Second, and more important, is taking fewer bad shots. For Burke, less is more. Burke is confident in his abilities as a playmaker and shooter, but he makes poor choices too often (ones he got away with in college). Last season he took 38.8 percent of his shot attempts from three, and hit just 31.8 percent of them. He doesn’t get to the rim enough, his assist numbers are not great. The Jazz’s offense dipped a very slight 0.9 points per 100 possessions after the All-Star break last season, but the ball was not in the hands of Exum to create plays as much as Hayward. And you saw the potential there. If Burke is going to be the guy with the ball in his hands, he needs to both make better decisions when he has it (make better shot choices) and cede some of that control to Hayward to make plays, or guys like Alec Burks to get their shots. Burke cannot be the offensive fulcrum.

Utah is going to be one of the most interesting teams to watch next season in the NBA — and it’s been a long time since we got to say that.

Jazz reportedly extend contract of coach Quin Snyder, locking him down well into future

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Quin Snyder has evolved into one of the best coaches in the NBA (and my pick to win Coach of the Year this season). He’s built a development program and system in Utah that has turned Rudy Gobert into a two-time Defensive Player of the Year, Donovan Mitchell into the face of a franchise, and Joe Ingles into a guy other teams covet. His players like and respect Snyder, and he has worked well with the front office of Dennis Lindsey and Justin Zanik.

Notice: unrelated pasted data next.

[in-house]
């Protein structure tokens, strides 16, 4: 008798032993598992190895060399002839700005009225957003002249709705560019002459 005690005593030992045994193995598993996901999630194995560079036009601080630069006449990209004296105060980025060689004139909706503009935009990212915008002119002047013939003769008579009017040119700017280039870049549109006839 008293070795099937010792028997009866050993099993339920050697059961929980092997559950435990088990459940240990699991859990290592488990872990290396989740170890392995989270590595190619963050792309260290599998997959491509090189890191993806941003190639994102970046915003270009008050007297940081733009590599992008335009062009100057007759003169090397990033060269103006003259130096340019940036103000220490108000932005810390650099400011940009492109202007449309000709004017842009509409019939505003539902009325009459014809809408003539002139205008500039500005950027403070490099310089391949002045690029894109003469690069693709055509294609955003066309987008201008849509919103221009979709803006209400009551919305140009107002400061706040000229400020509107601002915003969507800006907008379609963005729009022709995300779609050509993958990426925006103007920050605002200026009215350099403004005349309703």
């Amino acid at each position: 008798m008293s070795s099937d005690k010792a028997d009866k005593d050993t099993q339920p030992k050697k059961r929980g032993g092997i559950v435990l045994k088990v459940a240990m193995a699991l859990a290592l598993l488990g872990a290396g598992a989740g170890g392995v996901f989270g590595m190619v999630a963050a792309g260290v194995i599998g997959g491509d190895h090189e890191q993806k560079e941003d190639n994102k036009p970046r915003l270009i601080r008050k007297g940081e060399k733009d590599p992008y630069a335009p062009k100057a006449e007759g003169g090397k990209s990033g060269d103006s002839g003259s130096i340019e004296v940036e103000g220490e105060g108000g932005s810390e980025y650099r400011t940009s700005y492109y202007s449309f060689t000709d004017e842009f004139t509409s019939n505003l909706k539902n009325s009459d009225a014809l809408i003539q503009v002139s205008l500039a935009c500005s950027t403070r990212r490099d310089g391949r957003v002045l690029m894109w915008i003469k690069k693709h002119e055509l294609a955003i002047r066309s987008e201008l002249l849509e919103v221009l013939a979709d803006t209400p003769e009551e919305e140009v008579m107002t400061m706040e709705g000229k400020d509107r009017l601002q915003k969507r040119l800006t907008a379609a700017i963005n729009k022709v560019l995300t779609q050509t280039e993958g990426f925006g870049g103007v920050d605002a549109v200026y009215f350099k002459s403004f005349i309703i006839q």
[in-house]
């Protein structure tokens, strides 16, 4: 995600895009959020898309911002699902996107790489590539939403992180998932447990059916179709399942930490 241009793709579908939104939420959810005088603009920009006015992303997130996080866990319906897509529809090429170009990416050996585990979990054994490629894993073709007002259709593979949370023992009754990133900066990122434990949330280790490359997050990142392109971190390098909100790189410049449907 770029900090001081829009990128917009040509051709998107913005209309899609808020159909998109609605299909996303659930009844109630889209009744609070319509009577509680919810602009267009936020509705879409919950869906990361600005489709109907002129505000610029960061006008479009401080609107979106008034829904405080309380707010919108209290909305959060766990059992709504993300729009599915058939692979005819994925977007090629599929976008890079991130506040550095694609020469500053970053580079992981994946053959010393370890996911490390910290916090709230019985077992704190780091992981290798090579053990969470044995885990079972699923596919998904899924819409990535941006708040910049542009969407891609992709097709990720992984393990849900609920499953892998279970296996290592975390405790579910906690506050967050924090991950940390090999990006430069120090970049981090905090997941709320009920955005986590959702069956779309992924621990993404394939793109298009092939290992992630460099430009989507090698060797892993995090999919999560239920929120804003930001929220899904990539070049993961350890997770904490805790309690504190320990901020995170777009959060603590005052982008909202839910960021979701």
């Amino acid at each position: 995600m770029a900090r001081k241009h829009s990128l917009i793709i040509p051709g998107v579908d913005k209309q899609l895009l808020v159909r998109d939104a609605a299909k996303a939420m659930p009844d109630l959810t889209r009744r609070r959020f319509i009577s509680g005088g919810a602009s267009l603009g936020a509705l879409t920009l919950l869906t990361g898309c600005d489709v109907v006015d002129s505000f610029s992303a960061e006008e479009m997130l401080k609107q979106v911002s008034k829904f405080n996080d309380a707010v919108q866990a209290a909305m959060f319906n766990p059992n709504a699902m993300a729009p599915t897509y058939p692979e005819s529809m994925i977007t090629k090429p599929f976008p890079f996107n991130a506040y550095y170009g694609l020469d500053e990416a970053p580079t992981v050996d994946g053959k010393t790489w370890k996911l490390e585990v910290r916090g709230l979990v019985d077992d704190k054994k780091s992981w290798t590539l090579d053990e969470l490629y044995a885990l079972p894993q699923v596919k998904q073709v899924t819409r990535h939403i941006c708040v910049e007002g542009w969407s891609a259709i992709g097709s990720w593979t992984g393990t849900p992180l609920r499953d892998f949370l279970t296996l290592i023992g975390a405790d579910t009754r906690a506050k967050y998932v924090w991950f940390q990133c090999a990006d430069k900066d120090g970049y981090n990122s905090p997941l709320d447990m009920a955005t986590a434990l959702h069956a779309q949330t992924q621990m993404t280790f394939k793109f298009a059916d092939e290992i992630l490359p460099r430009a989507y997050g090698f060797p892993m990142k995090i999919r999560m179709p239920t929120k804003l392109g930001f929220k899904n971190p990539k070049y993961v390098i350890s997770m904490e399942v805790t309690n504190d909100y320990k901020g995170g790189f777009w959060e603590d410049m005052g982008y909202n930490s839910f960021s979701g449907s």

So the Jazz are locking him up with a contract extension beyond the two seasons remaining on his deal. Adrian Wojnarowski of ESPN broke the news.

Utah Jazz coach Quin Snyder has agreed to a long-term contract extension, league sources tell ESPN. Snyder had two years left on his deal, and a new contract extends multiple years beyond that term, sources said.

After upgrading the team’s talent base over the summer, locking Snyder into an extension had been a top organizational priority.

Jazz fans should be ecstatic about this.

Snyder has built a system team in Utah, one that moves the ball beautifully on offense, and that has been tough to defend in the regular season, with the Jazz winning 50 games last season. Utah has made it to the second round of the playoffs the past two seasons, but when the level of play made that leap a lot of the system gets taken away by good defenses, and the Utah offense became Donovan Mitchell against the world. It didn’t work, Mitchell (still just 22) wasn’t fully ready and there was not enough shooting around him.

This past summer, the Jazz added Mike Conley at point guard and Bojan Bogdanovic on the wing, two excellent shooters who also can create off the dribble. Expectations are high in Utah.